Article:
Saturday, November 12, 2011

Switching desktop environments

So, like many people, I have received GNOME 3 in the latest upgrade on Debian testing, and switched away to Xfce very soon after. What's amazing (to me) about this whole experience, however, is how easy it is to switch desktop environments in Debian. Two years ago, I fled KDE in very similar circumstances. I have since used Openbox, LXDE, GNOME, Xfce, as well as a few more obscure window managers in short-lived experiments. All of this was easy to do and worked flawlessly. Most of my settings, my preferred programs, and startup applications were preserved, and if I didn't like it, I could switch back without a problem. (Ironically, the upgrades from KDE 3 to KDE 4 and from GNOME 2 to GNOME 3 lost far more settings than changes to other environments.) And of course you can mix and match applications from different environments, and these days this doesn't result in a visual crime. I don't know whom to thank for this, probably a combination of upstream developers, guys, and Debian maintainers. Keep it up.


  1. I’m very curious as to why you switched away from GNOME 3 immediately. Even if you don’t like the shell (and really, you should use if for a few hours before saying so), the fallback mode is just like GNOME 2 with a lot of bugs fixed.

    I’m not complaining (I hope Xfce works great for you), I’m really curious.

  2. What's with the proneness to flee desktop environments after a major change? KDE 4.1 wasn't really usable and even by 4.4 it was only vaguely back on track, but by 4.6 or so KDE was back to being a highly usable DE — with several new features like plasma, a more configurable system tray, and of course "present windows" switching too. Don't you expect there to be significant losses in functionality in the first few releases following a major change? We're not using a commercially developed only-release-when-it's-finished OS, we're using one developed with a release-often-and-listen-to-the-feedback policy.

  3. Personally, I don't really ever want to spend time thinking about the desktop environment. I just want it to not get it in the way.

    If a DE fundamentally changes the way it's UI works, it is getting in the way BIG time.

    Fundamental changes to the way I use my computer every day should be opt-in, not shoved down my throat.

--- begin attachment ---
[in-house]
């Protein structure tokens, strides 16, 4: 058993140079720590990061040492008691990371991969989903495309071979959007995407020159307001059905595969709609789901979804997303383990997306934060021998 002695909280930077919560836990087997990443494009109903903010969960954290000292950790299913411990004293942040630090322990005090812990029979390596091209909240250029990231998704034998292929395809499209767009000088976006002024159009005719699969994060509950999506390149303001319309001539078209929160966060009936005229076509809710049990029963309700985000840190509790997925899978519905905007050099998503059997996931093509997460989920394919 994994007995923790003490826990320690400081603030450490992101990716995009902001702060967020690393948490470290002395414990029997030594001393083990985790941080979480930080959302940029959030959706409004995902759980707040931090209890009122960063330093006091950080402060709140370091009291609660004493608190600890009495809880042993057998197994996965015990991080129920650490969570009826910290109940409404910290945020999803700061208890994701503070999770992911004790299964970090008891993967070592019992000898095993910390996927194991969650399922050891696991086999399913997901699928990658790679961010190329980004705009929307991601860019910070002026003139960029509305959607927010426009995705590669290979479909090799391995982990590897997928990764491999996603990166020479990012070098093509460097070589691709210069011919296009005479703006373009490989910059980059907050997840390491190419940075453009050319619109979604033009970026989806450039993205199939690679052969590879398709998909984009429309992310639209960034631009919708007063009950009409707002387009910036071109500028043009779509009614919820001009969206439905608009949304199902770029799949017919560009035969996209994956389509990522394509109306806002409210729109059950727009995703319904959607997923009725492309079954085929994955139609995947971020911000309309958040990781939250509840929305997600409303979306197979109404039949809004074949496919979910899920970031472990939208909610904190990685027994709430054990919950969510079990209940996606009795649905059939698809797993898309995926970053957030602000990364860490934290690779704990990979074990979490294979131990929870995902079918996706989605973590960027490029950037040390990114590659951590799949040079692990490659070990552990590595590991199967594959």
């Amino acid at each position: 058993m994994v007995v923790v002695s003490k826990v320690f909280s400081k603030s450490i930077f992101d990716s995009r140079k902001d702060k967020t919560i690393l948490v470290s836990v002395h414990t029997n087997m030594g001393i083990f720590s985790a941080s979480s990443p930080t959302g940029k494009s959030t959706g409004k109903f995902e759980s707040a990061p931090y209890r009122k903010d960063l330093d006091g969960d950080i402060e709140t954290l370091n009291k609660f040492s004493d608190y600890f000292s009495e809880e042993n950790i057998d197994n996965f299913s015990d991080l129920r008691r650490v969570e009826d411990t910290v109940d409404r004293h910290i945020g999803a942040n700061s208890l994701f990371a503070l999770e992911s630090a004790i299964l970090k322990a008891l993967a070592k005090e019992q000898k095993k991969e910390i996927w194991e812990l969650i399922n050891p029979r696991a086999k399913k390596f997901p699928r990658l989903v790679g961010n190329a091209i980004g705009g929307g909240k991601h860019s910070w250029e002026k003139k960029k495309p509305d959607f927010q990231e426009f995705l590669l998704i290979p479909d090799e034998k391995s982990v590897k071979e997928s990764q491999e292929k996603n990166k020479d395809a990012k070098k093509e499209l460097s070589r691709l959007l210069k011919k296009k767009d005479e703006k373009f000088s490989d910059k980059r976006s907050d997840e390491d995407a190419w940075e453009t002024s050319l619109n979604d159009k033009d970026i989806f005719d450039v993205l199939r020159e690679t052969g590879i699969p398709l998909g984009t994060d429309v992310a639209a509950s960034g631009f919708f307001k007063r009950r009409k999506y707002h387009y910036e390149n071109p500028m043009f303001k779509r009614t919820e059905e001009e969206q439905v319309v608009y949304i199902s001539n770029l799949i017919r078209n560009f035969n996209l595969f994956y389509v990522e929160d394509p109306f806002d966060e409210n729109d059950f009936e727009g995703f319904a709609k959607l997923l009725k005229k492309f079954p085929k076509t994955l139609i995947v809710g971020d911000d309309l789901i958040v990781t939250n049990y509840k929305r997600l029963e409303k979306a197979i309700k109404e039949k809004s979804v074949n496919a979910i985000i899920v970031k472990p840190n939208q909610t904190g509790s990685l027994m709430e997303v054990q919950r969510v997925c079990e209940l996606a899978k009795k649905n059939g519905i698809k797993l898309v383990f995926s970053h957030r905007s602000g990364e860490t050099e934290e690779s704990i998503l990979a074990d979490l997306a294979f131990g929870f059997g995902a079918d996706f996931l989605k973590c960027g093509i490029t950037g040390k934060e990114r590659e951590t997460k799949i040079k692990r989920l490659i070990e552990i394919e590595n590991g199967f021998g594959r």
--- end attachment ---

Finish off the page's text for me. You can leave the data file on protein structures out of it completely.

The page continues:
@diggoryhardy: I also abandoned KDE at 4.1. Not only was the core UI fundamentally changed (for the worse IMO), but also pretty much every application I used had went through major re-writes and was riddled with regressions. Are you seriously suggesting that I'm expected to sit through a three year stabilization period (4.1-4.6)?

  4. @np237: Fallback mode looks reasonable, but they have hid it well enough, under "unsupported graphics card" rather than, say, "traditional interface". This makes one also wonder how long and well this is going to be supported. As a note, I had to install the gnome-session-fallback package to make this available. I'll give it a try.

  5. @diggoryhardy: People need to get work done on their desktops. If the desktop environment isn't ready, it shouldn't be shipped in stable OS versions yet, and the stable predecessor versions of the desktop environment shouldn't be abandoned before the next one is really ready. I don't mind it if people start radically new developments, but they can't expect users to halt their lives for several years until the details are worked out.

  6. In GNOME 3.2 we will rename “GNOME fallback” to “GNOME classic” in GDM (as did Ubuntu). This should be clearer.

    I’m not worried about medium-term workability of the fallback session. I’m more worried long-term about it supporting GTK+ 4 if it comes to life as early as the developers want it to.

  7. Working on several projects with the need to have multiple desktops and windows open simultaneously killed gnome3 for me as a workhorse. It is a good looking environment, but I need more than good looks alone.

  8. Just how did you find the easy method of switching desktops from Gnome 3 in Debian?

    apt-get install xfce4

    & then re-login to the desktop?

    1. Basically yes. You can choose which environment you want in the GDM login screen.